Grant aimed at preparing students for workforcePublished 9:14am Thursday, July 5, 2012
Struggling high school students in the Butler County area will be receiving a little help in the near future.
Gov. Robert Bentley recently awarded $136,816 to the Butler County Board of Education for programs aimed at helping students finish high school.
One of the programs supported by the grant is the Second Chance Dropout Recovery program, which helps students between the ages of 16 and 21 who have not finished high school to complete their education and prepare for a job in the workforce.
Butler County Schools Superintendent Darren Douthitt couldn’t be happier about receiving the grant.
“Professionally, I know it’s necessary for us to have those opportunities available to students, not just here in Butler County, but throughout the state,” Douthitt said. “Unfortunately, everyone can’t have access to the same resources, but of course we’re happy to have it and we hope that it’s something we can keep as long as it’s necessary.”
The funds will also support Operation Graduation, which focuses on Greenville High School students who are at-risk of failing because of poor grades, poor attendance or behavioral problems.
“There are some kids who cannot handle the rigors of high school course work and sometimes they get distracted,” Douthitt said. “There are times when they distract others and, as a result, some of them make the decision on their own to pursue another path.”
The program offers tutoring and online courses to students to help them earn their high school diploma or GED.
Participants of these programs can also earn certification in basic job skills through a partnership with Reid State Technical College, and instructors also stress the importance of developing important skills pertaining to the workforce, such as preparing job applications, dressing appropriately for interviews and learning to work with others as a team.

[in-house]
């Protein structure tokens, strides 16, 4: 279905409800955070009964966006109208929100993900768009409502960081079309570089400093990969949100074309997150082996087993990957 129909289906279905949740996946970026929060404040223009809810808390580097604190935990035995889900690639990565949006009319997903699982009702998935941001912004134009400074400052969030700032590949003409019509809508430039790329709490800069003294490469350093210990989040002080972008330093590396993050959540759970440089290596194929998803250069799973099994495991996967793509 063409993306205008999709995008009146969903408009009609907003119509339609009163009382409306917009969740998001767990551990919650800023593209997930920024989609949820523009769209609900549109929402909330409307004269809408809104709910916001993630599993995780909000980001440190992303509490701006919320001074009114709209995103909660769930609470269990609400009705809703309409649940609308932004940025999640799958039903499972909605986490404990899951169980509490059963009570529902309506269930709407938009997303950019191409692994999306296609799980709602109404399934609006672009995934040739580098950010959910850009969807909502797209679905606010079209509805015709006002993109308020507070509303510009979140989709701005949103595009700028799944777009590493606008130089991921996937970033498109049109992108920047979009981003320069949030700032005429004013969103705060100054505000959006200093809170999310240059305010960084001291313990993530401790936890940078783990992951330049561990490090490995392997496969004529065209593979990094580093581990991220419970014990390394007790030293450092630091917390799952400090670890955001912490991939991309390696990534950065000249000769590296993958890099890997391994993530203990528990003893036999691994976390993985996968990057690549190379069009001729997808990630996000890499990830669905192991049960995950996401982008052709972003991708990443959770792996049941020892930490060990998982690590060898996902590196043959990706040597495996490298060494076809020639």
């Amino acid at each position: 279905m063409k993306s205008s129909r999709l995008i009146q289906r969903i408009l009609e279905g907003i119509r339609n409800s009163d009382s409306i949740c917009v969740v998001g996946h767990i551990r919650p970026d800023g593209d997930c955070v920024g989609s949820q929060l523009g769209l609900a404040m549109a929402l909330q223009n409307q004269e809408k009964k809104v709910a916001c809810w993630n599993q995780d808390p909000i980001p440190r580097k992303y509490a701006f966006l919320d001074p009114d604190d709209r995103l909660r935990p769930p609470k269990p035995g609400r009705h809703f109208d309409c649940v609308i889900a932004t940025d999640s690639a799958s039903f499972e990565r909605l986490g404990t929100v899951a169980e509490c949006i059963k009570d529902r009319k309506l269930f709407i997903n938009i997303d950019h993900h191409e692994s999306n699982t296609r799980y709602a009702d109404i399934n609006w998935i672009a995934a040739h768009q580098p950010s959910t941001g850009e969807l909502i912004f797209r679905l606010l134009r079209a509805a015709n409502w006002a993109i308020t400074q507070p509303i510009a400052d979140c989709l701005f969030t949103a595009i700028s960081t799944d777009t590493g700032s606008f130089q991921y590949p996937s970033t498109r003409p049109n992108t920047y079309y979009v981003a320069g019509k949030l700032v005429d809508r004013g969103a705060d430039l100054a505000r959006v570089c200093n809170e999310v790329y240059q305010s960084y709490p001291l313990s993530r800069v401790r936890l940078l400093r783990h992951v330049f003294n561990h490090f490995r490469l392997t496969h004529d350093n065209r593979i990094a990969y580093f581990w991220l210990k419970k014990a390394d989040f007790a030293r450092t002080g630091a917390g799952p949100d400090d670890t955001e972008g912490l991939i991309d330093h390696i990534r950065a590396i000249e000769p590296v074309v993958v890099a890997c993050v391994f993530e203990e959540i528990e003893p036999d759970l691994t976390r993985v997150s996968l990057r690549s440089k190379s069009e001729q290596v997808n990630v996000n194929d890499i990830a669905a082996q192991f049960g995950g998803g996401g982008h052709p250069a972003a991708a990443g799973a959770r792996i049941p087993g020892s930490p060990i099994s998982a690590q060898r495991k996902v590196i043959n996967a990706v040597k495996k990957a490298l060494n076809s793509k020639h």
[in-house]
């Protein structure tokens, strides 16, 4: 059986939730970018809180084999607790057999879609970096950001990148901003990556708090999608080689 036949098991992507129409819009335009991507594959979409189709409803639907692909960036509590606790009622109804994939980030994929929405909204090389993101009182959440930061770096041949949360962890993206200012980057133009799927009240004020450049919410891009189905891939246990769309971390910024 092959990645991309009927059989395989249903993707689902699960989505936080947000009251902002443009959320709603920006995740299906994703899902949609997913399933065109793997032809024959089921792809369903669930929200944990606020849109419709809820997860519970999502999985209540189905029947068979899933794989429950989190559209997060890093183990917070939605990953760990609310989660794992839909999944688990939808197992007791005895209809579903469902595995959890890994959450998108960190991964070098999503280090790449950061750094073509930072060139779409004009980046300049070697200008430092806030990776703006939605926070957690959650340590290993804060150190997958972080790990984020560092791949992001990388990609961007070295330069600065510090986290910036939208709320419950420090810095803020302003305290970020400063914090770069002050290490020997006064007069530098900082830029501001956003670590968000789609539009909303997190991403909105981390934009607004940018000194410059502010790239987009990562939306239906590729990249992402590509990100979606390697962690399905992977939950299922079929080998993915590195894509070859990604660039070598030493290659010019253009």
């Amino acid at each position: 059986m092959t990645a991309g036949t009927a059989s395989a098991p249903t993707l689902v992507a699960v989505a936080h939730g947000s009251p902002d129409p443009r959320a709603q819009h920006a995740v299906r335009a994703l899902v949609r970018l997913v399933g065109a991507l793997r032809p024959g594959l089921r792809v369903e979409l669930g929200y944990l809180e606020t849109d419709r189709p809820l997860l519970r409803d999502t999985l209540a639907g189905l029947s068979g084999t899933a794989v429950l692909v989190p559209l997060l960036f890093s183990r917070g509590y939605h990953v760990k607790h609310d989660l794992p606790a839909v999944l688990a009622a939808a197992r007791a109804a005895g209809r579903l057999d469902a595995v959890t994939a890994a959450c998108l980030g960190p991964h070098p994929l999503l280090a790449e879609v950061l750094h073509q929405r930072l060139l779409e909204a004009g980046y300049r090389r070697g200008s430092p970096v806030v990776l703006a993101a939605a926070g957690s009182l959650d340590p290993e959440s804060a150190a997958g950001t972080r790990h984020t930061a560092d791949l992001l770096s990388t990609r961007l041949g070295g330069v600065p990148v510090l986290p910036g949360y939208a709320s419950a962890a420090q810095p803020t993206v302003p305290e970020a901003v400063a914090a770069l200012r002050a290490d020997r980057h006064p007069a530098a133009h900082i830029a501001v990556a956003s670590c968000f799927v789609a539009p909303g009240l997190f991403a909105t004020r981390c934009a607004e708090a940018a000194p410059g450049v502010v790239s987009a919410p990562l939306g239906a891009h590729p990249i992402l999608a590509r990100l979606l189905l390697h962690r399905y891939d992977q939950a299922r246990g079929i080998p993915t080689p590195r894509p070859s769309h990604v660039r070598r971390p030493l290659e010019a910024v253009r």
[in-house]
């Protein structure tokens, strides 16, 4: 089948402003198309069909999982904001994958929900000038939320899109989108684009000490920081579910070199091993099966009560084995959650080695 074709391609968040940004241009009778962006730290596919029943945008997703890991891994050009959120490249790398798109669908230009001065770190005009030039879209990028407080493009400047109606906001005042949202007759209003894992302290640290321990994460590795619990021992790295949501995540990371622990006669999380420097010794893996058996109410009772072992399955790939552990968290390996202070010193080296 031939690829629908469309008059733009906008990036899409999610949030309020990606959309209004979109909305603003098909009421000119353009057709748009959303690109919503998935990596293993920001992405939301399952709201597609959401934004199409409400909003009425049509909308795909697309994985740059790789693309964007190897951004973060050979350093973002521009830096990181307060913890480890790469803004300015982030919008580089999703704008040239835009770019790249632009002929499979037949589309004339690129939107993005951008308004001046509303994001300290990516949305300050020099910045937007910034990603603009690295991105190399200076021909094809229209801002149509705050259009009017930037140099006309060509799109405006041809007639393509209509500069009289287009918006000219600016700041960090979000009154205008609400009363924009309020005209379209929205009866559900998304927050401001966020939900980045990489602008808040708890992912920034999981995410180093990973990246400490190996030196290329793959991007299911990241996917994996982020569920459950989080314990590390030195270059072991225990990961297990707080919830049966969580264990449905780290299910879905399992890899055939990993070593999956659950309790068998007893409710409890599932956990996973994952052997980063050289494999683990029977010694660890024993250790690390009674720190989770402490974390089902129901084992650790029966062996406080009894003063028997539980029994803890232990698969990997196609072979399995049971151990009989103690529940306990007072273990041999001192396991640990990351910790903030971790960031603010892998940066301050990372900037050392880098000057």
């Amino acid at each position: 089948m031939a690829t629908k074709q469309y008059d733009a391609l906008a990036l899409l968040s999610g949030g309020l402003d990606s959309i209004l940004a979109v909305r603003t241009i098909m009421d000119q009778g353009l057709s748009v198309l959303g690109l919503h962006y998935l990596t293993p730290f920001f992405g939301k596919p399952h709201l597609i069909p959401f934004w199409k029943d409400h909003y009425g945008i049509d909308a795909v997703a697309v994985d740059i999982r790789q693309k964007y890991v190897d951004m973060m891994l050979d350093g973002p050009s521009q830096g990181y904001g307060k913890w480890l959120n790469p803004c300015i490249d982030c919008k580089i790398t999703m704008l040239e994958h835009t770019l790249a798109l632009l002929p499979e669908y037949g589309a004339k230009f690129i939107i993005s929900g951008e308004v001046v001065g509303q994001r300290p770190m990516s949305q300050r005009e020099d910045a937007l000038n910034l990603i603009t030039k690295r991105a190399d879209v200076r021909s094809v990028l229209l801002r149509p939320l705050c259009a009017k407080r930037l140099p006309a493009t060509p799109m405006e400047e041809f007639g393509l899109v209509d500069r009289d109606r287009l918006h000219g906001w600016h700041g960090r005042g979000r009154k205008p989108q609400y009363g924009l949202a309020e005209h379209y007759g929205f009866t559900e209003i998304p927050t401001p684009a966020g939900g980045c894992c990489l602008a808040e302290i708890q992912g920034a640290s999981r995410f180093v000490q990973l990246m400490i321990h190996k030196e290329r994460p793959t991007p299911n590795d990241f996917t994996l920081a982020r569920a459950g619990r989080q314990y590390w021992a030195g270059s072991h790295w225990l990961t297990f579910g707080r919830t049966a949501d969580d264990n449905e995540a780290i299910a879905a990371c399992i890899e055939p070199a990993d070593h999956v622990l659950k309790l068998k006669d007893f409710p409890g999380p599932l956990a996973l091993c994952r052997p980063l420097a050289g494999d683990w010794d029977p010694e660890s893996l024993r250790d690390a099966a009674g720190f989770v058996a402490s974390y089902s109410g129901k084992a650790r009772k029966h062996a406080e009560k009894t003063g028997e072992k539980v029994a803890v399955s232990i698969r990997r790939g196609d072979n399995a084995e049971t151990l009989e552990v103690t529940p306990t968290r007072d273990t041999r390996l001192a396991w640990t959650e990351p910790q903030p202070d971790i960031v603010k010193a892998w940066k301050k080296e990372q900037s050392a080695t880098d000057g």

Douthitt said steering young people back onto the correct path as well as preparing them for what comes after graduation is what is most important.
“There are kids that fly under the radar in the community for six or seven years and never realize what they are truly on Earth to do,” Douthitt said. “I think everyone ought to step away from high school with the idea of finding a purpose, and the opportunity to graduate or get a GED with career aspirations or putting someone on a career path is really what education is all about.”
Officials estimate that 130 people will complete the programs in the next 12 months. After exiting the programs, participants receive job-hunting assistance from the Alabama Career Center in Greenville.
The Alabama Department of Economic and Community Affairs is administering the grant from funds made available by the U.S. Department of Labor.